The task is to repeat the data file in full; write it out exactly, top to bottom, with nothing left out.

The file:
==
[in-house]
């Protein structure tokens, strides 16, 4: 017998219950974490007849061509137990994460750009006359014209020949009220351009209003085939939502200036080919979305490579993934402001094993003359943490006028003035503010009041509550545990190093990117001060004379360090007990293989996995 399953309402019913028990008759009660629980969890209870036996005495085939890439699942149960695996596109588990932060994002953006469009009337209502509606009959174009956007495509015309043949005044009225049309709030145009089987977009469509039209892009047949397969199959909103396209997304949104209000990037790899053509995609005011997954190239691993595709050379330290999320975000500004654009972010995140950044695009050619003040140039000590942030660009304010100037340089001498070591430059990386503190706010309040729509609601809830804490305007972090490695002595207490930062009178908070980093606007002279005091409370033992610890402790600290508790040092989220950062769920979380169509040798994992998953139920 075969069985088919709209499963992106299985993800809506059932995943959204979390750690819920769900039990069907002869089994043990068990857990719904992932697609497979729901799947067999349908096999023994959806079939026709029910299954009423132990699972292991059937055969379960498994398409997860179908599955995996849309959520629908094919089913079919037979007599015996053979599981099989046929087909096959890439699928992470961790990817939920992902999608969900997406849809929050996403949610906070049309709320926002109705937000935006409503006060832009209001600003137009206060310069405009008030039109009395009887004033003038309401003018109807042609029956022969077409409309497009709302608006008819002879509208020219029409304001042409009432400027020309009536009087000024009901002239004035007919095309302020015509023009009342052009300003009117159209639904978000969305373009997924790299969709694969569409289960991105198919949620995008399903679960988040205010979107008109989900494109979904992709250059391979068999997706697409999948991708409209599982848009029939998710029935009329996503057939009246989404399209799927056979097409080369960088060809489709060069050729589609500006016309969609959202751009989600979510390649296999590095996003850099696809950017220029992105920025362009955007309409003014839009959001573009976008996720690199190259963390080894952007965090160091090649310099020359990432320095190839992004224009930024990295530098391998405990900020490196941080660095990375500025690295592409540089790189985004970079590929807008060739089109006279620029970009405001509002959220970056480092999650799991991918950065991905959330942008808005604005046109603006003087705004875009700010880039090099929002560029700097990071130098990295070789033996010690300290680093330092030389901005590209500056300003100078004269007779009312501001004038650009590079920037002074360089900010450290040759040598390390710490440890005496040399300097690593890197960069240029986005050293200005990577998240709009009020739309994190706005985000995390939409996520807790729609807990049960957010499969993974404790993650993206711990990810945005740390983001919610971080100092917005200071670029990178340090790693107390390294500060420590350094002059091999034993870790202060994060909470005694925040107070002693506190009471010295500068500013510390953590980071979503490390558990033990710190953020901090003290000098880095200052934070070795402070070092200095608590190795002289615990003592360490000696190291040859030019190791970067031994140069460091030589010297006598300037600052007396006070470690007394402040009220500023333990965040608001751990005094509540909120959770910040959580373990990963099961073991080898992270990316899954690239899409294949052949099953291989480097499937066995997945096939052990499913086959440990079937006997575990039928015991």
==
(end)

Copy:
[in-house]
């Protein structure tokens, strides 16, 4: 017998219950974490007849061509137990994460750009006359014209020949009220351009209003085939939502200036080919979305490579993934402001094993003359943490006028003035503010009041509550545990190093990117001060004379360090007990293989996995 399953309402019913028990008759009660629980969890209870036996005495085939890439699942149960695996596109588990932060994002953006469009009337209502509606009959174009956007495509015309043949005044009225049309709030145009089987977009469509039209892009047949397969199959909103396209997304949104209000990037790899053509995609005011997954190239691993595709050379330290999320975000500004654009972010995140950044695009050619003040140039000590942030660009304010100037340089001498070591430059990386503190706010309040729509609601809830804490305007972090490695002595207490930062009178908070980093606007002279005091409370033992610890402790600290508790040092989220950062769920979380169509040798994992998953139920 075969069985088919709209499963992106299985993800809506059932995943959204979390750690819920769900039990069907002869089994043990068990857990719904992932697609497979729901799947067999349908096999023994959806079939026709029910299954009423132990699972292991059937055969379960498994398409997860179908599955995996849309959520629908094919089913079919037979007599015996053979599981099989046929087909096959890439699928992470961790990817939920992902999608969900997406849809929050996403949610906070049309709320926002109705937000935006409503006060832009209001600003137009206060310069405009008030039109009395009887004033003038309401003018109807042609029956022969077409409309497009709302608006008819002879509208020219029409304001042409009432400027020309009536009087000024009901002239004035007919095309302020015509023009009342052009300003009117159209639904978000969305373009997924790299969709694969569409289960991105198919949620995008399903679960988040205010979107008109989900494109979904992709250059391979068999997706697409999948991708409209599982848009029939998710029935009329996503057939009246989404399209799927056979097409080369960088060809489709060069050729589609500006016309969609959202751009989600979510390649296999590095996003850099696809950017220029992105920025362009955007309409003014839009959001573009976008996720690199190259963390080894952007965090160091090649310099020359990432320095190839992004224009930024990295530098391998405990900020490196941080660095990375500025690295592409540089790189985004970079590929807008060739089109006279620029970009405001509002959220970056480092999650799991991918950065991905959330942008808005604005046109603006003087705004875009700010880039090099929002560029700097990071130098990295070789033996010690300290680093330092030389901005590209500056300003100078004269007779009312501001004038650009590079920037002074360089900010450290040759040598390390710490440890005496040399300097690593890197960069240029986005050293200005990577998240709009009020739309994190706005985000995390939409996520807790729609807990049960957010499969993974404790993650993206711990990810945005740390983001919610971080100092917005200071670029990178340090790693107390390294500060420590350094002059091999034993870790202060994060909470005694925040107070002693506190009471010295500068500013510390953590980071979503490390558990033990710190953020901090003290000098880095200052934070070795402070070092200095608590190795002289615990003592360490000696190291040859030019190791970067031994140069460091030589010297006598300037600052007396006070470690007394402040009220500023333990965040608001751990005094509540909120959770910040959580373990990963099961073991080898992270990316899954690239899409294949052949099953291989480097499937066995997945096939052990499913086959440990079937006997575990039928015991």